When Flavia Laviosa was a young woman in Bari, Italy, she had a front-row seat for a golden age of artistry in Italian cinema. “I grew up at a time when education became free and accessible to everyone, and I had easy access to film screenings,” says Laviosa, senior lecturer in Italian Studies. “Those were the years, into the ’70s, when the great masters of Italian cinema started making and distributing their masterpieces—Fellini, Antonioni, Visconti, Rosellini, Pasolini. We were being educated to the best film aesthetics that Italy could produce.”
Laviosa came to Wellesley 23 years ago, hired to teach Italian language and culture. Soon her early experience as a cinephile led to an expanded job description. Along with a master’s in humanities and a Ph.D. in foreign-language education from the State University of New York at Buffalo, she studied for a master’s in European film studies at the University of Edinburgh.
Scotland is a country where cinema is “very much appreciated and very much an art form that is widely produced and distributed,” Laviosa says. “Having that full immersion experience in the world of film studies as well as film production developed this new passion in me.”
Back at Wellesley, Laviosa started teaching cinema, including courses on Italian women directors, as well as a theory course in the Cinema and Media Studies department. While exploring this new arena, Laviosa conceived an idea for “a whole new forum to strengthen the scholarship within the field, to redefine the canon.” The result is the peer-reviewed English-language Journal of Italian Cinema & Media Studies, published by Intellect and launched in 2012, of which Laviosa is founding editor. Wellesley College grants support the salaries of two student editorial assistants.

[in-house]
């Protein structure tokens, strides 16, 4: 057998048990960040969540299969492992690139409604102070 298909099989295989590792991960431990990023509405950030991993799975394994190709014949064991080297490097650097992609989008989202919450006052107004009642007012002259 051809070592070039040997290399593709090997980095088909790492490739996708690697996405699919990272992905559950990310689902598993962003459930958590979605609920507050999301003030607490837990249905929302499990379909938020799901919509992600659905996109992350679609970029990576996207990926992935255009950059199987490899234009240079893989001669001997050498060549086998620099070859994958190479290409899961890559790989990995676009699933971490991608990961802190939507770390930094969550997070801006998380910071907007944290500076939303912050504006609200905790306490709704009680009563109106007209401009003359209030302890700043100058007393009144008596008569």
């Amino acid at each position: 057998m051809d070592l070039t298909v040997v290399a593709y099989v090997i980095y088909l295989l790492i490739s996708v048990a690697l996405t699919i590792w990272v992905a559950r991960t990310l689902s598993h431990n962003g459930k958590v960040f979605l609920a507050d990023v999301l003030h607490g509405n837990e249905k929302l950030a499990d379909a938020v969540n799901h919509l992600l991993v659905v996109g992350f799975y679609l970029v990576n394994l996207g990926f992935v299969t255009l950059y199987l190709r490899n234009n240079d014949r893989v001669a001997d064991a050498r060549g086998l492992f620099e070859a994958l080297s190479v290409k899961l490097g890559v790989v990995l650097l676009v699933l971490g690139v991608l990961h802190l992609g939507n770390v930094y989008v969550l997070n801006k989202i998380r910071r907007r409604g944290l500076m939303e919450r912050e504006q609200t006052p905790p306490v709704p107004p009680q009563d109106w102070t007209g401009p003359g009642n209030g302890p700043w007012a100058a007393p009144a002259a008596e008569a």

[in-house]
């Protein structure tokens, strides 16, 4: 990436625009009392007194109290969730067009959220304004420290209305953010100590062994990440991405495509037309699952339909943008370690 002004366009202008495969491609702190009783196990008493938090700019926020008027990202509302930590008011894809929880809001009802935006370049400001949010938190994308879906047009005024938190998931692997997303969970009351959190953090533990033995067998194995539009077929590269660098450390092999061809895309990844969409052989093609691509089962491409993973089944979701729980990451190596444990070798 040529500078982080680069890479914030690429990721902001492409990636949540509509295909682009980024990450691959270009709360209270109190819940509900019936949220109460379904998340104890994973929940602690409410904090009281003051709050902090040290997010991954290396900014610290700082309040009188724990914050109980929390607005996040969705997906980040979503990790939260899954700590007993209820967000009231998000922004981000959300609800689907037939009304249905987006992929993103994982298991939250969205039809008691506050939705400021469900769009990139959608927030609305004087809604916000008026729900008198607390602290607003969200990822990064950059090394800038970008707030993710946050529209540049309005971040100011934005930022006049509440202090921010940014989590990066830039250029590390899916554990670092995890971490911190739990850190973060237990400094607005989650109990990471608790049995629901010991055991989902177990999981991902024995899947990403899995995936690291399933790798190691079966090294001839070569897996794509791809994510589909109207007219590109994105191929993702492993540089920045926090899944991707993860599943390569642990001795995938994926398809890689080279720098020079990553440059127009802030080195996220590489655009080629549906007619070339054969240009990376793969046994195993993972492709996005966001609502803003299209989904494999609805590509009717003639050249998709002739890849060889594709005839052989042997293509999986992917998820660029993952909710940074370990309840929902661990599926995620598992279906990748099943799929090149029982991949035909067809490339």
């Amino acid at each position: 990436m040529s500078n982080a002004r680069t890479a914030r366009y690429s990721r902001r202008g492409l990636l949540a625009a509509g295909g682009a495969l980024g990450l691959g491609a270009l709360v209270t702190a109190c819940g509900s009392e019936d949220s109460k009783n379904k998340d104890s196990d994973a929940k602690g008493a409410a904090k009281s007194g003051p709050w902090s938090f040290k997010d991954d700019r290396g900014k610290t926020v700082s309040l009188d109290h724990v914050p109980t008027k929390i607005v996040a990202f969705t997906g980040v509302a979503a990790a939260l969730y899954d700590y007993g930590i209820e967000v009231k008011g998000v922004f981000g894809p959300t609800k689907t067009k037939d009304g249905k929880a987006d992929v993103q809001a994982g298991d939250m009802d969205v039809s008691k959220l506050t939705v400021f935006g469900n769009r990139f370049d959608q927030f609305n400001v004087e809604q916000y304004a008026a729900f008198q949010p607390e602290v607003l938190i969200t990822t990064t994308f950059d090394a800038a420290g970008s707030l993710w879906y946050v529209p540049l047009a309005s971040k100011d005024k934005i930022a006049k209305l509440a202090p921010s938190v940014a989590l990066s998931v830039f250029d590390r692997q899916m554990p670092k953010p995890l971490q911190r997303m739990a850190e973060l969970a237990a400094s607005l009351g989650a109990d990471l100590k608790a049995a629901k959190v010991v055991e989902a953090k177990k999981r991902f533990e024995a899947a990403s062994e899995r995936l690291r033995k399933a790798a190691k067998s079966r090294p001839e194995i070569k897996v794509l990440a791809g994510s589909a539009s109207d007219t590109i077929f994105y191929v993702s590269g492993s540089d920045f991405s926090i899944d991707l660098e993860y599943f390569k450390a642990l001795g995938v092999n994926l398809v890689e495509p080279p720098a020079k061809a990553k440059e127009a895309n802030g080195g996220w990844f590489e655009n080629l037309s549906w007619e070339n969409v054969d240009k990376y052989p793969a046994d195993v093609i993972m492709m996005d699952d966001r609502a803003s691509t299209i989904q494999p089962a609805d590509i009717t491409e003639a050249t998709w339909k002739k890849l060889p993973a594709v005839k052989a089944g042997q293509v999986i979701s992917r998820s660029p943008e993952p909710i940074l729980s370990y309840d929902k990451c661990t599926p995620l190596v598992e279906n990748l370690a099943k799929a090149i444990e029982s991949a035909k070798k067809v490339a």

Laviosa’s favorite directors are Italians Michelangelo Antonioni and Luchino Visconti, “of course.” But at present, she feels, the finest films come from Russia, China, and France. The journal explores the intersections of other countries with Italian filmmaking. “Italian cinema is not being studied as a national cinema, limited to geographical boundaries, but as cinema that has influenced other cinemas, and is being influenced by other cinemas internationally,” she says. “It is a transnational form of cinematic art.”